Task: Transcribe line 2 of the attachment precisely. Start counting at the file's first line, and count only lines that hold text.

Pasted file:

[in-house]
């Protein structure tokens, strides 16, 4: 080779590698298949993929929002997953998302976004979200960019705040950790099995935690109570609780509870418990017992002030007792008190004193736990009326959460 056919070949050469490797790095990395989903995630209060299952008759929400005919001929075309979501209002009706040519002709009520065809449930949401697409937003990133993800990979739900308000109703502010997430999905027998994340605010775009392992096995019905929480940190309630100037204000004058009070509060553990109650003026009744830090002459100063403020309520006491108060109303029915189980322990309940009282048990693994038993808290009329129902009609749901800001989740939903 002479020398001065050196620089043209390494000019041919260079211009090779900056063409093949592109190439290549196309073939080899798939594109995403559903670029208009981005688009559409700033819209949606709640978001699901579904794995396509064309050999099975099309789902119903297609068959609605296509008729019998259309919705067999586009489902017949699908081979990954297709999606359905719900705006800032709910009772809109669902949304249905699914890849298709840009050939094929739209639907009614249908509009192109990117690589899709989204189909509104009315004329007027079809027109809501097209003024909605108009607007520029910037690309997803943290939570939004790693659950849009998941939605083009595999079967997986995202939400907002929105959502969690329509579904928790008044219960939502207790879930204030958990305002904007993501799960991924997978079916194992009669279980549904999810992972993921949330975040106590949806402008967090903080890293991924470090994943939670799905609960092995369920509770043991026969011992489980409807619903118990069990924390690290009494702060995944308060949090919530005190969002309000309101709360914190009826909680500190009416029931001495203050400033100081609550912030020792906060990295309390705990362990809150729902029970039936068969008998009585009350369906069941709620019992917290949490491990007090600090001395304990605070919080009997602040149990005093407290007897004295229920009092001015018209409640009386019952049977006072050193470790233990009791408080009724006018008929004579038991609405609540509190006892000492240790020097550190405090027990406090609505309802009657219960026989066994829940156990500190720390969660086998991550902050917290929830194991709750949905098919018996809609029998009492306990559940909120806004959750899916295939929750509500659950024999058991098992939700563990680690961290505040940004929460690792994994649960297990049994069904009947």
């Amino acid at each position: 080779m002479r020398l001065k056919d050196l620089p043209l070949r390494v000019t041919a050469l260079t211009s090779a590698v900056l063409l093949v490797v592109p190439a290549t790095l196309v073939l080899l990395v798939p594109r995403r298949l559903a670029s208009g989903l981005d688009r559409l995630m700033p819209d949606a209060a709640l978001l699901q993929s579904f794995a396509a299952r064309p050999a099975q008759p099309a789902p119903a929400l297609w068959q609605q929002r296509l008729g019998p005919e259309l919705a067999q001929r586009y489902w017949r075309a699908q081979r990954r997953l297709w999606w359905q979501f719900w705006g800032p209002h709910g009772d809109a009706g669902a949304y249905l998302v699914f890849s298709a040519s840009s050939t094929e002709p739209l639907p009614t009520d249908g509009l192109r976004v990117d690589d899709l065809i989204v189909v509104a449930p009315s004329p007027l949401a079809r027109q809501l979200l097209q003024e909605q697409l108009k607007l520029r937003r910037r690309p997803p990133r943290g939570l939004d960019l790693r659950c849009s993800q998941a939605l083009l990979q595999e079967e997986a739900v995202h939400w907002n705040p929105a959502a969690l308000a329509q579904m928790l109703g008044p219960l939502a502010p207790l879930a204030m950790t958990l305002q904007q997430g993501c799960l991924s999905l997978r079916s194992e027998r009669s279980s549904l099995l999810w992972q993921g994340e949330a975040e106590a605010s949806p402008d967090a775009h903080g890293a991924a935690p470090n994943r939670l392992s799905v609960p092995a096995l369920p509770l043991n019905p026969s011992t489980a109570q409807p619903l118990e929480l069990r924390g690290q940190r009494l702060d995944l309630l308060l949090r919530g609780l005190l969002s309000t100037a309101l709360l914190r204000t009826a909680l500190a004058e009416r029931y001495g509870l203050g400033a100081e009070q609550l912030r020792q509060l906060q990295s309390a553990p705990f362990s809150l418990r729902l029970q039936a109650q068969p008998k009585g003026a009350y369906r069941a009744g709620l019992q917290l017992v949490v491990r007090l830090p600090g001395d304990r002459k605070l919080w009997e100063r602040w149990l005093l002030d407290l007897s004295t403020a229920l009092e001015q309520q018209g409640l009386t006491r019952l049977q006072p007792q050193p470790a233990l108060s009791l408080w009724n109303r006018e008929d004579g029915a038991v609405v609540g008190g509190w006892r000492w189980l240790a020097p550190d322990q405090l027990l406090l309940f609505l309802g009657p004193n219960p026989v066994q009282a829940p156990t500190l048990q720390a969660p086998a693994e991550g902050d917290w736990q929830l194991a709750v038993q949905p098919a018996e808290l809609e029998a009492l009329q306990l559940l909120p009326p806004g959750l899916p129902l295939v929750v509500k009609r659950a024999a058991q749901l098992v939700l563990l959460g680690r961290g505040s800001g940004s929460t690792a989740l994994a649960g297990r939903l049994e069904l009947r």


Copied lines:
């Protein structure tokens, strides 16, 4: 080779590698298949993929929002997953998302976004979200960019705040950790099995935690109570609780509870418990017992002030007792008190004193736990009326959460 056919070949050469490797790095990395989903995630209060299952008759929400005919001929075309979501209002009706040519002709009520065809449930949401697409937003990133993800990979739900308000109703502010997430999905027998994340605010775009392992096995019905929480940190309630100037204000004058009070509060553990109650003026009744830090002459100063403020309520006491108060109303029915189980322990309940009282048990693994038993808290009329129902009609749901800001989740939903 002479020398001065050196620089043209390494000019041919260079211009090779900056063409093949592109190439290549196309073939080899798939594109995403559903670029208009981005688009559409700033819209949606709640978001699901579904794995396509064309050999099975099309789902119903297609068959609605296509008729019998259309919705067999586009489902017949699908081979990954297709999606359905719900705006800032709910009772809109669902949304249905699914890849298709840009050939094929739209639907009614249908509009192109990117690589899709989204189909509104009315004329007027079809027109809501097209003024909605108009607007520029910037690309997803943290939570939004790693659950849009998941939605083009595999079967997986995202939400907002929105959502969690329509579904928790008044219960939502207790879930204030958990305002904007993501799960991924997978079916194992009669279980549904999810992972993921949330975040106590949806402008967090903080890293991924470090994943939670799905609960092995369920509770043991026969011992489980409807619903118990069990924390690290009494702060995944308060949090919530005190969002309000309101709360914190009826909680500190009416029931001495203050400033100081609550912030020792906060990295309390705990362990809150729902029970039936068969008998009585009350369906069941709620019992917290949490491990007090600090001395304990605070919080009997602040149990005093407290007897004295229920009092001015018209409640009386019952049977006072050193470790233990009791408080009724006018008929004579038991609405609540509190006892000492240790020097550190405090027990406090609505309802009657219960026989066994829940156990500190720390969660086998991550902050917290929830194991709750949905098919018996809609029998009492306990559940909120806004959750899916295939929750509500659950024999058991098992939700563990680690961290505040940004929460690792994994649960297990049994069904009947």